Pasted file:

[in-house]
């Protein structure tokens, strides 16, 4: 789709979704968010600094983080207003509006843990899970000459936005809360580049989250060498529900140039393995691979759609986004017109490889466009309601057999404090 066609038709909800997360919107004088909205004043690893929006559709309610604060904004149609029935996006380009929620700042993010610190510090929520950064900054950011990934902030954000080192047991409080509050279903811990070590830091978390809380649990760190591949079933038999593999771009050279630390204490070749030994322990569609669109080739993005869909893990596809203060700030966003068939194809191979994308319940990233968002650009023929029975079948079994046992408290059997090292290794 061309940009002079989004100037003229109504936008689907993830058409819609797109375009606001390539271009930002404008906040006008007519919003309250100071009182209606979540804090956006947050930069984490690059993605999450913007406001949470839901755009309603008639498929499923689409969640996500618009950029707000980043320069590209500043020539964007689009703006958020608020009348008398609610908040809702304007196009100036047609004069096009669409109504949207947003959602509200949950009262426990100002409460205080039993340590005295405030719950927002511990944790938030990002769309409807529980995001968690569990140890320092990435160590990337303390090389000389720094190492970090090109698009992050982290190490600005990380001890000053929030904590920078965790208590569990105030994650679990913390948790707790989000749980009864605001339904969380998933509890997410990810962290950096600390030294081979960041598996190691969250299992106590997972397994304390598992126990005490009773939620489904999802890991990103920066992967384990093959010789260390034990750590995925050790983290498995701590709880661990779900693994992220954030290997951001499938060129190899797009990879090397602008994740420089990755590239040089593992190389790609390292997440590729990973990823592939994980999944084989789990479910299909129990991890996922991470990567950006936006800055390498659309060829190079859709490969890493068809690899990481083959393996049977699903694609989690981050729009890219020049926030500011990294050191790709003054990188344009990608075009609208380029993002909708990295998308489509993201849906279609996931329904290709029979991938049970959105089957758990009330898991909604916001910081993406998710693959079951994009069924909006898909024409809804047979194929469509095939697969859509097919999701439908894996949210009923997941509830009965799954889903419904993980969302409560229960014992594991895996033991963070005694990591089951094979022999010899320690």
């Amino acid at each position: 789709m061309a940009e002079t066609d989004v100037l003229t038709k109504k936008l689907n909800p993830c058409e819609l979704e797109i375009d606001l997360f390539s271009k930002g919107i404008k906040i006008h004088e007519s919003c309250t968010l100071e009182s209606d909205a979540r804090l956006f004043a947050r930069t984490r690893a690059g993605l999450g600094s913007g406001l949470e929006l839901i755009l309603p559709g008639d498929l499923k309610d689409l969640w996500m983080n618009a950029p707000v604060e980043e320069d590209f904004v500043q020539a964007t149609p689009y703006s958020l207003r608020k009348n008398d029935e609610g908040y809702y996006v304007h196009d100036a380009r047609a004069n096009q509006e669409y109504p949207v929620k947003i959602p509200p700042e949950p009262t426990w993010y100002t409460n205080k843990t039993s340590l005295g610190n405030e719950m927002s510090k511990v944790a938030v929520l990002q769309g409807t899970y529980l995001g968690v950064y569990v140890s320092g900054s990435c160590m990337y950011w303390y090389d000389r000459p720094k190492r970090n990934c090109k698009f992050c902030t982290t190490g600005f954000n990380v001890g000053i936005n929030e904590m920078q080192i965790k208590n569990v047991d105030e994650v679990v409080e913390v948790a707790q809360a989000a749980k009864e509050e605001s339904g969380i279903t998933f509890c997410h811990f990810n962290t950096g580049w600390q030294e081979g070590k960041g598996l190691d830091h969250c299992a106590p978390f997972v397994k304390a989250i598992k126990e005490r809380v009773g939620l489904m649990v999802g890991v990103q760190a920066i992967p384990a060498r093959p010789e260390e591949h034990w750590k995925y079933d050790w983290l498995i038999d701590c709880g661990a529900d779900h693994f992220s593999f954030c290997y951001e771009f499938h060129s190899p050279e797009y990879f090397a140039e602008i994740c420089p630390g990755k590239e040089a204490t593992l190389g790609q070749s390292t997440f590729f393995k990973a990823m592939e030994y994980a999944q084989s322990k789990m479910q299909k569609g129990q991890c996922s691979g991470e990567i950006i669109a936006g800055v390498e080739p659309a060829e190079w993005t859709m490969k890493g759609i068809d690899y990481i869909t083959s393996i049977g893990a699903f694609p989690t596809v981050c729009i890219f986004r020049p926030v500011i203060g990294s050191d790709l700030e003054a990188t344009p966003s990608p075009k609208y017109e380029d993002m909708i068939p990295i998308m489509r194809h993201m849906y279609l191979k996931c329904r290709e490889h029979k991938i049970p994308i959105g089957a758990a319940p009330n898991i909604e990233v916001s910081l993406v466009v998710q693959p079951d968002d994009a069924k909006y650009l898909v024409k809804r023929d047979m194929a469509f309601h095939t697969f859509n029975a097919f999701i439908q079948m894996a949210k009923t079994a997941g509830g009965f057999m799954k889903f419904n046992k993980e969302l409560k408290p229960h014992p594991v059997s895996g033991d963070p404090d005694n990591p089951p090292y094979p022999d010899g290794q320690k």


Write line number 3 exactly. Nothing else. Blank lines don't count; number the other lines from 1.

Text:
């Amino acid at each position: 789709m061309a940009e002079t066609d989004v100037l003229t038709k109504k936008l689907n909800p993830c058409e819609l979704e797109i375009d606001l997360f390539s271009k930002g919107i404008k906040i006008h004088e007519s919003c309250t968010l100071e009182s209606d909205a979540r804090l956006f004043a947050r930069t984490r690893a690059g993605l999450g600094s913007g406001l949470e929006l839901i755009l309603p559709g008639d498929l499923k309610d689409l969640w996500m983080n618009a950029p707000v604060e980043e320069d590209f904004v500043q020539a964007t149609p689009y703006s958020l207003r608020k009348n008398d029935e609610g908040y809702y996006v304007h196009d100036a380009r047609a004069n096009q509006e669409y109504p949207v929620k947003i959602p509200p700042e949950p009262t426990w993010y100002t409460n205080k843990t039993s340590l005295g610190n405030e719950m927002s510090k511990v944790a938030v929520l990002q769309g409807t899970y529980l995001g968690v950064y569990v140890s320092g900054s990435c160590m990337y950011w303390y090389d000389r000459p720094k190492r970090n990934c090109k698009f992050c902030t982290t190490g600005f954000n990380v001890g000053i936005n929030e904590m920078q080192i965790k208590n569990v047991d105030e994650v679990v409080e913390v948790a707790q809360a989000a749980k009864e509050e605001s339904g969380i279903t998933f509890c997410h811990f990810n962290t950096g580049w600390q030294e081979g070590k960041g598996l190691d830091h969250c299992a106590p978390f997972v397994k304390a989250i598992k126990e005490r809380v009773g939620l489904m649990v999802g890991v990103q760190a920066i992967p384990a060498r093959p010789e260390e591949h034990w750590k995925y079933d050790w983290l498995i038999d701590c709880g661990a529900d779900h693994f992220s593999f954030c290997y951001e771009f499938h060129s190899p050279e797009y990879f090397a140039e602008i994740c420089p630390g990755k590239e040089a204490t593992l190389g790609q070749s390292t997440f590729f393995k990973a990823m592939e030994y994980a999944q084989s322990k789990m479910q299909k569609g129990q991890c996922s691979g991470e990567i950006i669109a936006g800055v390498e080739p659309a060829e190079w993005t859709m490969k890493g759609i068809d690899y990481i869909t083959s393996i049977g893990a699903f694609p989690t596809v981050c729009i890219f986004r020049p926030v500011i203060g990294s050191d790709l700030e003054a990188t344009p966003s990608p075009k609208y017109e380029d993002m909708i068939p990295i998308m489509r194809h993201m849906y279609l191979k996931c329904r290709e490889h029979k991938i049970p994308i959105g089957a758990a319940p009330n898991i909604e990233v916001s910081l993406v466009v998710q693959p079951d968002d994009a069924k909006y650009l898909v024409k809804r023929d047979m194929a469509f309601h095939t697969f859509n029975a097919f999701i439908q079948m894996a949210k009923t079994a997941g509830g009965f057999m799954k889903f419904n046992k993980e969302l409560k408290p229960h014992p594991v059997s895996g033991d963070p404090d005694n990591p089951p090292y094979p022999d010899g290794q320690k």